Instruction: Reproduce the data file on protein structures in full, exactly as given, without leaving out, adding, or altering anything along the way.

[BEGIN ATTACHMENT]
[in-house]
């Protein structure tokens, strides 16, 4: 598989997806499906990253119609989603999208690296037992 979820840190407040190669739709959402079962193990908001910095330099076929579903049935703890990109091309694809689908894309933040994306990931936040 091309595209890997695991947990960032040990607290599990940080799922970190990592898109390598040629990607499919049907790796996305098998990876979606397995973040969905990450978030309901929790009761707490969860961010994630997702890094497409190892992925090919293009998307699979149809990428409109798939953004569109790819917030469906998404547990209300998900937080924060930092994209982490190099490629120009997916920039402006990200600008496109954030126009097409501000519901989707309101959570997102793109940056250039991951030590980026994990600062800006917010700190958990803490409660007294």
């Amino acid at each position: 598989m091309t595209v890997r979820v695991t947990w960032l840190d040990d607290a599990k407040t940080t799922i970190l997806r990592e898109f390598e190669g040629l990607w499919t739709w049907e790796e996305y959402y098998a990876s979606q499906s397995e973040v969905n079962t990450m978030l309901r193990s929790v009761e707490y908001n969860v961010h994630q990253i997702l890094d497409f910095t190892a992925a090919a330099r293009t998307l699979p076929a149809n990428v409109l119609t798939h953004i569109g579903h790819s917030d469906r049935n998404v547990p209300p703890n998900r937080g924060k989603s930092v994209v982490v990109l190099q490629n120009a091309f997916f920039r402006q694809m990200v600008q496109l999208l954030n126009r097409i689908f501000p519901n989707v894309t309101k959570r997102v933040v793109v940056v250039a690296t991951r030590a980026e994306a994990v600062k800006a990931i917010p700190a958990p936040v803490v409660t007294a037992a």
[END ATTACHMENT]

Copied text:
[in-house]
């Protein structure tokens, strides 16, 4: 598989997806499906990253119609989603999208690296037992 979820840190407040190669739709959402079962193990908001910095330099076929579903049935703890990109091309694809689908894309933040994306990931936040 091309595209890997695991947990960032040990607290599990940080799922970190990592898109390598040629990607499919049907790796996305098998990876979606397995973040969905990450978030309901929790009761707490969860961010994630997702890094497409190892992925090919293009998307699979149809990428409109798939953004569109790819917030469906998404547990209300998900937080924060930092994209982490190099490629120009997916920039402006990200600008496109954030126009097409501000519901989707309101959570997102793109940056250039991951030590980026994990600062800006917010700190958990803490409660007294």
């Amino acid at each position: 598989m091309t595209v890997r979820v695991t947990w960032l840190d040990d607290a599990k407040t940080t799922i970190l997806r990592e898109f390598e190669g040629l990607w499919t739709w049907e790796e996305y959402y098998a990876s979606q499906s397995e973040v969905n079962t990450m978030l309901r193990s929790v009761e707490y908001n969860v961010h994630q990253i997702l890094d497409f910095t190892a992925a090919a330099r293009t998307l699979p076929a149809n990428v409109l119609t798939h953004i569109g579903h790819s917030d469906r049935n998404v547990p209300p703890n998900r937080g924060k989603s930092v994209v982490v990109l190099q490629n120009a091309f997916f920039r402006q694809m990200v600008q496109l999208l954030n126009r097409i689908f501000p519901n989707v894309t309101k959570r997102v933040v793109v940056v250039a690296t991951r030590a980026e994306a994990v600062k800006a990931i917010p700190a958990p936040v803490v409660t007294a037992a």